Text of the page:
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January 06, 2004

The very foundation of democracy

John Perry Barlow may be new to blogging, but he's not at all new to clear thinking and writing about important social, technical, and political issues. This post may turn out to be a very important one in setting the tone for the coming campaign.

If we in the anti-Bush forces continue to bray about our moral and intellectual superiority, we will almost certainly piss off the troubled folks in the middle who will decide the future of America in the next election. Unfortunately, elections these days are more about style and policy. I think we're right on the policies - though more thorough and direct engagement with the other side will be necessary to put persuasive sinew into our arguments. But our style sucks. We are too often arrogant, hyperbolic, self-righteous, vindictive, and mean-spirited. Anger, no matter how justified, is not attractive to the unconvinced.

Now would be a good time for us all to come and reason together, and I am grateful to the pro-Bush newcomers to this blog for their willingness to do just that.

Earlier in the post he wrote:
I originally started this blog with the intention of giving my friends a place to gather and respond to BarlowSpams, as well as attending to other matters of local community interest. I didn't really expect that I'd be getting thousands of hits a day from strangers who were neither friends nor even terribly likely to become friends. But I'm delighted it's turning out this way. This sort of discussion, conducted properly, is the very foundation of democracy.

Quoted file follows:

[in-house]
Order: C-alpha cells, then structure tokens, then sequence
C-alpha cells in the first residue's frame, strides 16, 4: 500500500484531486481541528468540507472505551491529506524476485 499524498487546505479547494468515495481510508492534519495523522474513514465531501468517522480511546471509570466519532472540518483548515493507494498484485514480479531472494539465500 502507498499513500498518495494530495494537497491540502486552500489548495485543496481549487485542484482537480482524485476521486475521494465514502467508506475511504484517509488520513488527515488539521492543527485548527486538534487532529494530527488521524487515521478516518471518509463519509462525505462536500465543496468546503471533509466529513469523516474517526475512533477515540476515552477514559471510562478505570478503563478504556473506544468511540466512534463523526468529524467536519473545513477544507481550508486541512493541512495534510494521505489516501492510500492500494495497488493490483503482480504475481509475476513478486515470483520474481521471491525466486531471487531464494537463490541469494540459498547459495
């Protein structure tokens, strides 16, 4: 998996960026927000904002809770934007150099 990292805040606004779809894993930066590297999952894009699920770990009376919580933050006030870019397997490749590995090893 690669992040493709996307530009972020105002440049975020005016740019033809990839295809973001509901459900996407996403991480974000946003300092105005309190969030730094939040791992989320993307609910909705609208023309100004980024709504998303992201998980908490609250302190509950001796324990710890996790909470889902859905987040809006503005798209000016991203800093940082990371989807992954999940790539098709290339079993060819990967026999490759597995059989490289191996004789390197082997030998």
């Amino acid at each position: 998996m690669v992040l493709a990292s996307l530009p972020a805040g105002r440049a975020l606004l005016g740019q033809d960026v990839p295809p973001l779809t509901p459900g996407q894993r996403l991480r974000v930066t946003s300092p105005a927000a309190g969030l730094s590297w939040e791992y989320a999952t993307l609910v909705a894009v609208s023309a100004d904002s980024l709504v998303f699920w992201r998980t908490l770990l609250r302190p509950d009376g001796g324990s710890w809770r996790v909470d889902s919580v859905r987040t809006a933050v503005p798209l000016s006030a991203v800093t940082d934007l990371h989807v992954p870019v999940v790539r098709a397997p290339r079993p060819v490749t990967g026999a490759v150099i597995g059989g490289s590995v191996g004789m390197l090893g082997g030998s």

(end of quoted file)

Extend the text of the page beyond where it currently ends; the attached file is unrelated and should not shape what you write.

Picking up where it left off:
Posted by jghiii at January 6, 2004 11:22 AM
Posted by: Mark on January 7, 2004 07:20 AM

The very essence of a weblog is sharing things that are important to you;
things you have a passion for and often things you are willing to take a
stand for (be it Macs, Mars or Minis). With that exposure comes risk:
Risk of being/seeming superficial; Risk of being disliked; Risk of
being misunderstood (or maybe risk of being understood too well); Risk
of being attacked (verbally rather than physically [we hope]) and the ego
risk even among your peers that your ideas and passions are not even
worth noting.

JPB has rediscovered the risk of being published. And in an unmoderated
medium such as a blog where anyone with a modicum of typing skills
(and who can rub a couple of dry words together) can seem an expert,
an Instalanch such as GR can generate can pose a serious challenge to an
ego thinking (hoping) that it was only publishing for friends.

I guess the upshot of it is, publish for your passions. Then let your
audience come to you. If they don't come, you still have your passions.
And if they do, well, it's fun to share.

Thanks for sharing.

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